Nfld. & Labrador

St. John's comment splits Liberals

A prominent candidate's aggressive comments about St. John's have caused division among Liberals, as the party struggles to fill vacancies in the metro area.

'A hell of a lot more priorities outside the overpass'

Former Liberal party president Danny Dumaresque made critical comments Wednesday night about St. John's. (CBC )

A prominent candidate's aggressive comments about St. John's have caused division among Liberals, as the party struggles to fill vacancies in the metro area.

Former party president Danny Dumaresque, who spoke for the Liberals Tuesday at a debate sponsored by the St. John's Board of Trade, all but scoffed at a recent appeal from Mayor Dennis O'Keefe for a new deal on taxation.

"I would have to say to the mayor of this great city that there are a hell of a lot more priorities outside the overpass that need to be addressed before we start forking more money over to the City of St. John's," Dumaresque, the candidate in The Isles of Notre Dame, told the debate.

O'Keefe has asked the parties to revisit a regime that prohibits the city from collecting tax from the provincial government for its properties, including hospitals, even though it must provide municipal services.

At least one Liberal candidate has already distanced himself from the comments.

"I disagree with the comments of Mr. Dumaresque," George Joyce, the Liberal candidate in St. John's West, told the St. John's Morning Show on Wednesday.

"There are a lot of priority issues in St. John's West ... and the City of St. John's should be directly involved with the provincial government on dealing with issues that affect St. John's."

Meanwhile, O'Keefe demanded an answer from Liberal Leader Kevin Aylward on the party's stand on St. John's issues.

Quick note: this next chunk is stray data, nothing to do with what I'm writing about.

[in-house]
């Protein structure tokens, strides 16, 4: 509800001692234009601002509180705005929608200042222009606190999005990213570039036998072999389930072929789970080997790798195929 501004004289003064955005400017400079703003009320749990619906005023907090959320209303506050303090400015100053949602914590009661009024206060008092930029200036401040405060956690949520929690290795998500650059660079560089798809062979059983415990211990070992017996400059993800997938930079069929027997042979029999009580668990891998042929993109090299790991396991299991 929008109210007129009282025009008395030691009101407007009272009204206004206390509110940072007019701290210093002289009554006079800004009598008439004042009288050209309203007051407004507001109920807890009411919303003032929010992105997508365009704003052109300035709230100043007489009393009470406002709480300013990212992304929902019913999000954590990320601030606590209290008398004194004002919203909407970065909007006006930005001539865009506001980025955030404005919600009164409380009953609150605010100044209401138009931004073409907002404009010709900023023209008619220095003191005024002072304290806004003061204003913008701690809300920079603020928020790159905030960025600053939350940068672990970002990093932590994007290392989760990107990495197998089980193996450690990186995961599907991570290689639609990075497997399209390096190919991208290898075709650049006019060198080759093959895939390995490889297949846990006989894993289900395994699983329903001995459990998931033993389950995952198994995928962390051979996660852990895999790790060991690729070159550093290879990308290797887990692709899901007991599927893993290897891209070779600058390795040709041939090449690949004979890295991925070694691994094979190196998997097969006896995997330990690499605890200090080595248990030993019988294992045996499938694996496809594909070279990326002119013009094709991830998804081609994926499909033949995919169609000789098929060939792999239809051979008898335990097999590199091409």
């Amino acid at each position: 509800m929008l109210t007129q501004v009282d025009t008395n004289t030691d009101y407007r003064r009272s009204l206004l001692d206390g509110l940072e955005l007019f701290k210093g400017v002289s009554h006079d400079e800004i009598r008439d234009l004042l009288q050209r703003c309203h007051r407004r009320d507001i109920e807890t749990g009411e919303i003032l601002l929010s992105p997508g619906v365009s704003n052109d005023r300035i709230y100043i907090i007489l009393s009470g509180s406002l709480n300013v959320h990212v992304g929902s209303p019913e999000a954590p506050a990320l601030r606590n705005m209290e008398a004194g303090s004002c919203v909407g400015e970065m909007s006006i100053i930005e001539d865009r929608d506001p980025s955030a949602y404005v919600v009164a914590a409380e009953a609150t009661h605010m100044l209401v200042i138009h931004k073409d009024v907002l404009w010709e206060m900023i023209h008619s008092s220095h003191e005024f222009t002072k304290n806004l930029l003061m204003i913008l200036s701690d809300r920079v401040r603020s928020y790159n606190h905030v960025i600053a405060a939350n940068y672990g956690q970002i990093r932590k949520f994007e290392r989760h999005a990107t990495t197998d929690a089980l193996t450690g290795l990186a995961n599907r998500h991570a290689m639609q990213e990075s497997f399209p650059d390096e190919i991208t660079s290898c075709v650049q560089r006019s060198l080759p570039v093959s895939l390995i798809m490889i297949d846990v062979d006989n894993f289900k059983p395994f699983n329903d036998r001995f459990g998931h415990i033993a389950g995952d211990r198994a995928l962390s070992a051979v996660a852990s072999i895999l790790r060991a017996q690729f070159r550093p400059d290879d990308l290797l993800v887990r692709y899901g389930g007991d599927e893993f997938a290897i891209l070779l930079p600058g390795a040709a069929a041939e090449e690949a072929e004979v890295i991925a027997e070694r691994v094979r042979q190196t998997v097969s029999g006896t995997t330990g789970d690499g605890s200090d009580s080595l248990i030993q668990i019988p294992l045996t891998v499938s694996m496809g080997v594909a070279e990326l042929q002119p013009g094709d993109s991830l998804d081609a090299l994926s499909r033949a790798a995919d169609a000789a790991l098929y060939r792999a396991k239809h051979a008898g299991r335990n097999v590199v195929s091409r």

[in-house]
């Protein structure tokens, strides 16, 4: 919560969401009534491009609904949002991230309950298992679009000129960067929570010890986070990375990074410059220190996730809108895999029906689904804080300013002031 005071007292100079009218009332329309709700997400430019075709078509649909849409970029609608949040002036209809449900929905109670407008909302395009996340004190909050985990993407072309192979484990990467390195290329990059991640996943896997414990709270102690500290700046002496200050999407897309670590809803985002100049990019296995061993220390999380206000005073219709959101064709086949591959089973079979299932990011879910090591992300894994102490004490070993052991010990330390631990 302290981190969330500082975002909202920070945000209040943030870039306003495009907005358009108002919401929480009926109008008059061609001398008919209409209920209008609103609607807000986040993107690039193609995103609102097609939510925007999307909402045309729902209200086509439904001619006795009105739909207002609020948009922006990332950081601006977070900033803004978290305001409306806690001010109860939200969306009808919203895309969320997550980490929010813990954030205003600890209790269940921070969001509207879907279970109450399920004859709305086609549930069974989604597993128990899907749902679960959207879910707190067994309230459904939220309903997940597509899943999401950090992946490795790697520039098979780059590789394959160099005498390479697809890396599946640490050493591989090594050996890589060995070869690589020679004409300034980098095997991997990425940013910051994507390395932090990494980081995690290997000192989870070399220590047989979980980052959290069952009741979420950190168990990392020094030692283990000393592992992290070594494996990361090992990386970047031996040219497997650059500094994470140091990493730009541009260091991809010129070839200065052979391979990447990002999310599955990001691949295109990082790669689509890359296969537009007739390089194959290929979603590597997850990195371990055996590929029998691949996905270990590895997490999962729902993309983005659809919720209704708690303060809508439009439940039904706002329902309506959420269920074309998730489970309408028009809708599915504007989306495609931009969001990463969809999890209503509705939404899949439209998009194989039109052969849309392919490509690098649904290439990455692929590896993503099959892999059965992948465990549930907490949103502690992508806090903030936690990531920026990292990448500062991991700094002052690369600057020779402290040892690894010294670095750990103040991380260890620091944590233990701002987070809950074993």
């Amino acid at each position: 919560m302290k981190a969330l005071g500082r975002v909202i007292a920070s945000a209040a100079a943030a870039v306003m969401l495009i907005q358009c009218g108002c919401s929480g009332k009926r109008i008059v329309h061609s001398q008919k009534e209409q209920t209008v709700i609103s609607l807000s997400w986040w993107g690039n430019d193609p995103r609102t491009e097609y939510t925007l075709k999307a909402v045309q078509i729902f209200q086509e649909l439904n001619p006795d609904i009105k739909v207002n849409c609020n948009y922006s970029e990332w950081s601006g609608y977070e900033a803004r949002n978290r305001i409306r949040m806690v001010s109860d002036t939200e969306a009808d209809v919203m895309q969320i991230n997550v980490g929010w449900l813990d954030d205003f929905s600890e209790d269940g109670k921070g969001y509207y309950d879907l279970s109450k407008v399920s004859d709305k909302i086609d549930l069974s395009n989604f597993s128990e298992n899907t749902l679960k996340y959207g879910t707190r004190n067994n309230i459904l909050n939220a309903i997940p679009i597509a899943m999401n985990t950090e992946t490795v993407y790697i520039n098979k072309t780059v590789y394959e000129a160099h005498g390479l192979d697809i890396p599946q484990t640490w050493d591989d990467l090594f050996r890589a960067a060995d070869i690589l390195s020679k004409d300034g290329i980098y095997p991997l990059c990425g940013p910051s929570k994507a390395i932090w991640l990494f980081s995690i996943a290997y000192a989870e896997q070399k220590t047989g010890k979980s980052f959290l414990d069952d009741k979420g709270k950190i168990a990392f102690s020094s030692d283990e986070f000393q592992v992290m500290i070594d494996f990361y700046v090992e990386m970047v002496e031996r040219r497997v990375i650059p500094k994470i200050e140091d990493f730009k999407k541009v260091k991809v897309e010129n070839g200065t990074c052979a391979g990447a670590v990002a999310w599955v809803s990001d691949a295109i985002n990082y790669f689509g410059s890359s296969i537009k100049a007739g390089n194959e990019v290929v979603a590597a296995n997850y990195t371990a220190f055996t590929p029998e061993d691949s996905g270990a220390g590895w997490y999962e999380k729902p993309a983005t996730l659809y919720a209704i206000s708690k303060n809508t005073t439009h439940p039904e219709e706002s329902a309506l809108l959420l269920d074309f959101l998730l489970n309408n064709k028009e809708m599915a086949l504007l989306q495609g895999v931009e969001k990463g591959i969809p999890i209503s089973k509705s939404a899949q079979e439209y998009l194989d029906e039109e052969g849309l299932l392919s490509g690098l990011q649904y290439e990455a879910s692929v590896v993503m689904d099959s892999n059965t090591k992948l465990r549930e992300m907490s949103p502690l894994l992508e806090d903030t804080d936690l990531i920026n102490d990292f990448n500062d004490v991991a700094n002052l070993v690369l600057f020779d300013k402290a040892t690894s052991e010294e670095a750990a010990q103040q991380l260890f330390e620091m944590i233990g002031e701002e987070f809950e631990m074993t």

"In fact I call on [him] to publicly state whether or not what Mr. Dumaresque is saying is Liberal policy and I'd even go further and if it is Liberal policy, I would encourage all people who live in this city to take a good hard look at the Liberal candidates in their various districts," said O'Keefe.

The split between urban and rural voters has become evident through the Liberal campaign with Aylward emphasizing rural issues and economic fairness on daily basis.

The Liberals had been struggling to fill their slate, and on Wednesday found candidates for five vacancies, all in St. John's. The Liberals recruited Liberal staffers Joy Buckle and Kim Ploughman to run in Cape St. Francis and Conception Bay East-Bell Island, respectively, while campaign communications director Cynthia Layden Barron is running in Conception Bay South.

Also named as candidates were Dianne Randell in Ferryland and Phillip Mullins in Mount Pearl North.

Aylward said the gaps in the candidate list will soon be addressed.

"We'll have a full slate before the election, before the deadline," he said. "We have lots of traction and we have excellent candidates in St. John's."

Candidates have until Saturday to file nomination papers with Elections Newfoundland and Labrador.

The governing Progressive Conservatives rounded out their slate with a Sept. 13 nomination meeting in The Straits-White Bay North, while the NDP announced their final candidates on Monday.

The vacancies mean more than 60,000 potential voters still do not have a Liberal candidate to consider.

Aylward also makes no apologies for appealing directly to rural sensibilities, although he said urban voters should still find plenty in the Liberal platform to support, too.

"Rural areas of the province have been abandoned by the Dunderdale government, so we've identified those issues during the election," Aylward said.

"We're running on a platform for all of Newfoundland and Labrador, including metro St. John's."

The Liberals have not held a seat in the area since 2003, when they lost control of the government.